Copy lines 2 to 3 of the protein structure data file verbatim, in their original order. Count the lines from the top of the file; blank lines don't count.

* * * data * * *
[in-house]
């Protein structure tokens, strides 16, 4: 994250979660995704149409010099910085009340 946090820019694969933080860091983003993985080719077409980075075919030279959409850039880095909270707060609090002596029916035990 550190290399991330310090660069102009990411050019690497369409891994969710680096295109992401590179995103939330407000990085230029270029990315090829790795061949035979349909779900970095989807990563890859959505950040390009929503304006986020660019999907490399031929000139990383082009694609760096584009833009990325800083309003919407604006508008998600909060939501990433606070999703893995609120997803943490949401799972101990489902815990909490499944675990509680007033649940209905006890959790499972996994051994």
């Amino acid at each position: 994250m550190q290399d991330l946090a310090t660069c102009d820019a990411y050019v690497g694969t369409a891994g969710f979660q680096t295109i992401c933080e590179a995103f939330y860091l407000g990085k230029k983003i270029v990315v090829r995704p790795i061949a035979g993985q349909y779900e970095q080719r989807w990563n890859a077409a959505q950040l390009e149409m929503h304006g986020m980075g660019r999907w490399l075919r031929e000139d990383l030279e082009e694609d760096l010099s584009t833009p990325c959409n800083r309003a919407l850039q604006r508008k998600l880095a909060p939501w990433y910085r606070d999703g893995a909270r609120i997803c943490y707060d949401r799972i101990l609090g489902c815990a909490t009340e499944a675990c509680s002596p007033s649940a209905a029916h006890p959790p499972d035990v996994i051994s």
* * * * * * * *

């Protein structure tokens, strides 16, 4: 994250979660995704149409010099910085009340 946090820019694969933080860091983003993985080719077409980075075919030279959409850039880095909270707060609090002596029916035990 550190290399991330310090660069102009990411050019690497369409891994969710680096295109992401590179995103939330407000990085230029270029990315090829790795061949035979349909779900970095989807990563890859959505950040390009929503304006986020660019999907490399031929000139990383082009694609760096584009833009990325800083309003919407604006508008998600909060939501990433606070999703893995609120997803943490949401799972101990489902815990909490499944675990509680007033649940209905006890959790499972996994051994």
């Amino acid at each position: 994250m550190q290399d991330l946090a310090t660069c102009d820019a990411y050019v690497g694969t369409a891994g969710f979660q680096t295109i992401c933080e590179a995103f939330y860091l407000g990085k230029k983003i270029v990315v090829r995704p790795i061949a035979g993985q349909y779900e970095q080719r989807w990563n890859a077409a959505q950040l390009e149409m929503h304006g986020m980075g660019r999907w490399l075919r031929e000139d990383l030279e082009e694609d760096l010099s584009t833009p990325c959409n800083r309003a919407l850039q604006r508008k998600l880095a909060p939501w990433y910085r606070d999703g893995a909270r609120i997803c943490y707060d949401r799972i101990l609090g489902c815990a909490t009340e499944a675990c509680s002596p007033s649940a209905a029916h006890p959790p499972d035990v996994i051994s």